SPDC soldiers arrest and kill villagers on allegations of contacting KNU/KNLA


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SPDC soldiers arrest and kill villagers on allegations of contacting KNU/KNLA

Published date:
Wednesday, January 16, 2008

Using sweeping powers to confine civilians without charge, SPDC forces operating in Dooplaya District in southern Karen State have detained, tortured and in some cases killed villagers. The grounds for these actions have been alleged contact with the KNU, which the SPDC deems an illegal organisation. As the SPDC seeks to arbitrarily and violently utilise the civilian population to locate KNU personnel, many civilians have responded by fleeing to Thailand in the hopes of finding sanctuary. This report includes testimonies from four villagers who fled from Kawkareik Township, Dooplaya District following such persecution by SPDC personnel.

On allegation of having had contact with members of the Karen National Union (KNU) or Karen National Liberation Army (KNLA), military personnel of the State Peace and Development Council (SPDC) have been arbitrarily detaining, torturing and in some cases killing civilians in Dooplaya District of southern Karen State.  Beginning in the end of 2007, SPDC soldiers have stepped up operations amongst villagers in Dooplaya in an aggressive effort to eradicate the district's remaining KNU/KNLA presence.  In December of 2007 these activities led some villagers who had little or no connection to the KNU or KNLA to flee their homes and seek sanctuary in Thailand.

While Dooplaya has largely been under SPDC control ever since the military regime seized the area in a 1997 offensive, the KNU/KNLA remains active in all townships within the district.  Many villagers thus come into contact with KNLA soldiers or other KNU personnel irrespective of whether or not they support the group.  While some villagers may have family members actively serving in the KNU/KNLA, few would be able to serve as effective guides in locating the shifting KNLA patrols.  Nevertheless, SPDC army units operating in Dooplaya District have been attempting to use the civilian population as a means of tracking down KNLA camps.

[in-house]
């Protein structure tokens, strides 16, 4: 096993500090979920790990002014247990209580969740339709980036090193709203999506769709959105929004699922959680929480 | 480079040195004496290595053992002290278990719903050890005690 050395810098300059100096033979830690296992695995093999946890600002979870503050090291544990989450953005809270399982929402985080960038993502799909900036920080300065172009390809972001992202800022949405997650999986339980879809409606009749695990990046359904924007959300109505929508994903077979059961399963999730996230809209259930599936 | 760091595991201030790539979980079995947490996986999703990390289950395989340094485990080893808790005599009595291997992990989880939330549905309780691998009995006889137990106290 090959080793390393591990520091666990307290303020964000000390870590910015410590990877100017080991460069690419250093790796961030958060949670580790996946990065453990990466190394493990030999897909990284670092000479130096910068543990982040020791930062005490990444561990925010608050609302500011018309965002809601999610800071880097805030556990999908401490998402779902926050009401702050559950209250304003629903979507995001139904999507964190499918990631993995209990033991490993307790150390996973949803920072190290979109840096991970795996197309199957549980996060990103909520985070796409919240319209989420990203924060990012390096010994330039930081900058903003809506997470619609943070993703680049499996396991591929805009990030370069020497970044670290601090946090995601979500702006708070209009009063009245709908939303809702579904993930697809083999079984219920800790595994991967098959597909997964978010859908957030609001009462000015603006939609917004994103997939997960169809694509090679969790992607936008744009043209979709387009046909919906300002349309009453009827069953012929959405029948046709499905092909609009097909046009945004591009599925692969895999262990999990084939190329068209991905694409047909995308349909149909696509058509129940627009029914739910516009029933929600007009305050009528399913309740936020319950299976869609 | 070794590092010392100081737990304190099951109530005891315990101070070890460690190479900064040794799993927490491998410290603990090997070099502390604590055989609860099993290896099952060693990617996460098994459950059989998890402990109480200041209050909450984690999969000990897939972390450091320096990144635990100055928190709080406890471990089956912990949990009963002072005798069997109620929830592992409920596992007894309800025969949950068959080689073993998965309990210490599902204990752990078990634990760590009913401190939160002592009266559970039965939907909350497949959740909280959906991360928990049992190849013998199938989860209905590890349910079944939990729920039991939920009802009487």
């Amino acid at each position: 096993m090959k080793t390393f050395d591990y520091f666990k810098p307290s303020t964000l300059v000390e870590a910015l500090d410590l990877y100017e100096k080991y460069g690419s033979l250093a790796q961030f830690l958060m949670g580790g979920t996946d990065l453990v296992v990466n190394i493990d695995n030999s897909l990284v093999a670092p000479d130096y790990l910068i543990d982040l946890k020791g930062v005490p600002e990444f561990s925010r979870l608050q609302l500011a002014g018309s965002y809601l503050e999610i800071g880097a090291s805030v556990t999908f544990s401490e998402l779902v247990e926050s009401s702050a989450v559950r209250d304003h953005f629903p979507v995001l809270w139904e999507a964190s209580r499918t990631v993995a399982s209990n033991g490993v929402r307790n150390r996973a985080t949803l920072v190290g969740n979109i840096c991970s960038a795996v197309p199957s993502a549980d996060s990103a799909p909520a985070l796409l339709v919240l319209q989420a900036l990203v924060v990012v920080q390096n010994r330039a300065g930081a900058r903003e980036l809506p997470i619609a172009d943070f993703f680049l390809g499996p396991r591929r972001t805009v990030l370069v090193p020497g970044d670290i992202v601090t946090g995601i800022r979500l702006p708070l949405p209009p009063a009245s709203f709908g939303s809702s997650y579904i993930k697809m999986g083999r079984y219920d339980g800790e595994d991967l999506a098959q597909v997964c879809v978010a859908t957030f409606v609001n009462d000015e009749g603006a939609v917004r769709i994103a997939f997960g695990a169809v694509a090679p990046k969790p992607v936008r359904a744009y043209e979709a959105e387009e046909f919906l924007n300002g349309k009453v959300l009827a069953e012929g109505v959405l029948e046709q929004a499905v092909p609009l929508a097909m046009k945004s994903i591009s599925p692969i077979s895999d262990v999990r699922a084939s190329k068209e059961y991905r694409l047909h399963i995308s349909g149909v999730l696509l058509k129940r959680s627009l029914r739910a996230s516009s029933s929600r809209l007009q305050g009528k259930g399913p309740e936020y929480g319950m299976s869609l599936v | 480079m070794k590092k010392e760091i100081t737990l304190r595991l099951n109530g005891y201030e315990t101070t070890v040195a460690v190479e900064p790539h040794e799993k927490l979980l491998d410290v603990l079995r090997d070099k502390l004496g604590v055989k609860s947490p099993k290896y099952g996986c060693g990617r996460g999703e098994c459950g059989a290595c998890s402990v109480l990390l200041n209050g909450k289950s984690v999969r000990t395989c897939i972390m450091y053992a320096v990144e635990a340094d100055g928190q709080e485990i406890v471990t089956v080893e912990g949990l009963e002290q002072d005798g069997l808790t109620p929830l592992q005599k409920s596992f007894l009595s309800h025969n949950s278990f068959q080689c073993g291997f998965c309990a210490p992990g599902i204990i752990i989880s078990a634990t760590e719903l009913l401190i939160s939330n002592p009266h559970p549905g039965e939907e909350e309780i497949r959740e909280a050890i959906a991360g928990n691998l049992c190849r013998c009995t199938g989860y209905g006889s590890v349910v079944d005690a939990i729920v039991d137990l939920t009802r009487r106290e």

Four testimonies, quoted in length below, illustrate the abusive character of the SPDC's arbitrary detention of civilians on the grounds of having had contact with the KNU or KNLA.  All of these testimonies refer to arbitrary detentions which SPDC personnel perpetrated in December 2007.

Local SPDC personnel operating in Karen State have not generally referred in an explicit way to any legal basis for the detention of purported KNU affiliates.  Nevertheless, Burma's 1908 Unlawful Associations Act serves as an institutionalised basis for the arbitrary detention, relocation and control of civilians across Burma.  As the regime includes the KNU amongst other "anti-government groups"[1], the Army can freely detain any civilian in Karen State with full domestic legal backing on the grounds that she or he "in any way assists the operations of any such association."[2]

On December 9th 2007, soldiers of the SPDC Light Infantry Division (LID) #22 detained Saw K--- of P--- village in Kawkareik township, Dooplaya District and ordered him to meet with their column commander.  When Saw K--- left his home the soldiers tied him up and violently interrogated him over alleged contact with the KNU.  Along the way, Saw K--- was able to loosen the rope that bound him and flee from the patrol, although he was shot in the thigh during the escape.  With the help of several villagers along the way Saw K--- was able to reach Noh Poe refugee camp in Thailand where he is now recovering from his injuries.  The following is Saw K---'s testimony about his initial capture, interrogation and subsequent escape.